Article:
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3 hours ago, jpd80 said:

The devil is in the detail, the test was run at 75 mph, not 70 mph and I believe that the AWD was also engaged.

Those two factors combined could well account for near on 4 mpg difference.

A gas Rebel would have a 3.92 axle ratio, does this diesel have the same? That would affect it also.

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13 hours ago, MY93SHO said:

A gas Rebel would have a 3.92 axle ratio, does this diesel have the same? That would affect it also.

You may be right but it's probably a combination of heavy weight, 4x4 engaged, and decent tow rating/RA ratio.

If Ram was chasing fuel economy/less tow capacity, they could probably run with taller gearing like 3.4:1 or higher.

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24mpg at 75mph?   Psshh, I bet @akirby can manage 30mpg in his 3.5EB at 75mph.  

 

All kidding aside, I’m sure the 2.7EB could come close to 24mpg at a 75mph cruise, provide similar capabilities (towing, etc), and is likely more cost effective to maintain.  

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On 9/7/2019 at 11:35 AM, 02MustangGT said:

24mpg at 75mph?   Psshh, I bet @akirby can manage 30mpg in his 3.5EB at 75mph.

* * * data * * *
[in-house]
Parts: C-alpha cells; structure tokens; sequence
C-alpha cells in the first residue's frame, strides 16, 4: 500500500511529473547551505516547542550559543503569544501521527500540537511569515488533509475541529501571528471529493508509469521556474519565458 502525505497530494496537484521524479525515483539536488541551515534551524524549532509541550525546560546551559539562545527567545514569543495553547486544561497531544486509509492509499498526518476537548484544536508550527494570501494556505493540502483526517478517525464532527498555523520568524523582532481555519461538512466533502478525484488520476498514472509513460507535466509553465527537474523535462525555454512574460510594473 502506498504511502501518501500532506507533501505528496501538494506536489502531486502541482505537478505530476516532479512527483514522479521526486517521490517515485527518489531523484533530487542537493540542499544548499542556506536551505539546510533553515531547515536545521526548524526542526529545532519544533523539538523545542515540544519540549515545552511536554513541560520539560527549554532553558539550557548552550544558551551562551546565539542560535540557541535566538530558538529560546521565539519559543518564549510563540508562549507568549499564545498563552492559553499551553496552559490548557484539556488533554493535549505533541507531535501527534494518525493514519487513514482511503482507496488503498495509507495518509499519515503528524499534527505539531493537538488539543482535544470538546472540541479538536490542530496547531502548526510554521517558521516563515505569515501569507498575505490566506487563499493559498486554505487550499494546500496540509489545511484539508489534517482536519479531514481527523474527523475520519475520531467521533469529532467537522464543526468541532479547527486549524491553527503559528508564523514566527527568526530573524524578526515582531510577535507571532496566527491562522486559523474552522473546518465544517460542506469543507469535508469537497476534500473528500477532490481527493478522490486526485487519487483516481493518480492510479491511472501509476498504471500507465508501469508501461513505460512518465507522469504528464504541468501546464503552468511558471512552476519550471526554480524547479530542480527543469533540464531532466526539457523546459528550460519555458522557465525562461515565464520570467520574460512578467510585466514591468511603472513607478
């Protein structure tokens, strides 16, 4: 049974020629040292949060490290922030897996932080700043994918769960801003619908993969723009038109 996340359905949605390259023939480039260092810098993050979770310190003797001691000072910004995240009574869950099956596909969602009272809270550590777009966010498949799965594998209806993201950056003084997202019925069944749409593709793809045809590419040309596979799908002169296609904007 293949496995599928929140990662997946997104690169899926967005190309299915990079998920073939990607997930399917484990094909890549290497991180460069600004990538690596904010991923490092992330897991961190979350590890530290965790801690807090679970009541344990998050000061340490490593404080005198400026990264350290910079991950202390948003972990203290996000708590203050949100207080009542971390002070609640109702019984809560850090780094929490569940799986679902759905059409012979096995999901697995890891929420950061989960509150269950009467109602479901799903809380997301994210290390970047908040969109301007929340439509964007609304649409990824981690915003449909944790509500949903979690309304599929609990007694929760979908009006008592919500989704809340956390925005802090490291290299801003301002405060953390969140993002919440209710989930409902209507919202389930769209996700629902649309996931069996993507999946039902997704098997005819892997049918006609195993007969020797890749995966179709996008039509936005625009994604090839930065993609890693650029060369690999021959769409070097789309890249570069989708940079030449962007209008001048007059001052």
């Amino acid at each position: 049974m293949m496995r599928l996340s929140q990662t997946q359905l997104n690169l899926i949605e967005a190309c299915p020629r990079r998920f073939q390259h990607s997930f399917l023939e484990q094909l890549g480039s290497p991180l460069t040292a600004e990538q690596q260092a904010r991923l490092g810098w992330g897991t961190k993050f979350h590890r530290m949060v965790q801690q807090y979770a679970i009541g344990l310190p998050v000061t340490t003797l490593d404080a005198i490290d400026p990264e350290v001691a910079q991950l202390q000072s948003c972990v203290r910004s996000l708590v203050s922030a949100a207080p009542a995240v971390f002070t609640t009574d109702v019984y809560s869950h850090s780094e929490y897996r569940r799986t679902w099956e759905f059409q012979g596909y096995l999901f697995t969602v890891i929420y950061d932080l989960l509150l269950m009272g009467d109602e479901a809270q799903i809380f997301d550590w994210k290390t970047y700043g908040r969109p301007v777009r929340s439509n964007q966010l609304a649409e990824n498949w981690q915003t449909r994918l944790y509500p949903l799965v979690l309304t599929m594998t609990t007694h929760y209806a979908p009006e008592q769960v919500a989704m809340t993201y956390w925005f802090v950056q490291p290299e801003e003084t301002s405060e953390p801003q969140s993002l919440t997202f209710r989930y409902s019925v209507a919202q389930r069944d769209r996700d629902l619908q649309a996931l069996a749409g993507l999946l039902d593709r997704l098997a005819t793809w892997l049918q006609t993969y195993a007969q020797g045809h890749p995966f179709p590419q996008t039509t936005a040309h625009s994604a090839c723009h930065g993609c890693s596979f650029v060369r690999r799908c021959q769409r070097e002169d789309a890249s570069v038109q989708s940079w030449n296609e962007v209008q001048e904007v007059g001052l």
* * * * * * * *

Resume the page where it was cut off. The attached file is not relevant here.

All kidding aside, I’m sure the 2.7EB could come close to 24mpg at a 75mph cruise, provide similar capabilities (towing, etc), and is likely more cost effective to maintain.  

heck the Ranger couldn't even get that on that TFL drive from LA to Colorado, maybe it was the big FX-4 wheels...

 

Just thinking, the 3.0 Powerstroke is the single turbo version,

Jaguar had a twin turbo versionthat made close to 300 hp and over 500 lb ft..

not sure if that on high grade Euro diesel or not....

Edited by jpd80

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I had a 15' ecodiesel since new. It was great until the engine blew at 103,000 miles. They have an inherent flaw with the bearings. It's not if it's gonna blow, it's when. Too bad because I was averaging 27 MPG in a 4wd crew cab with 6' 4" bed.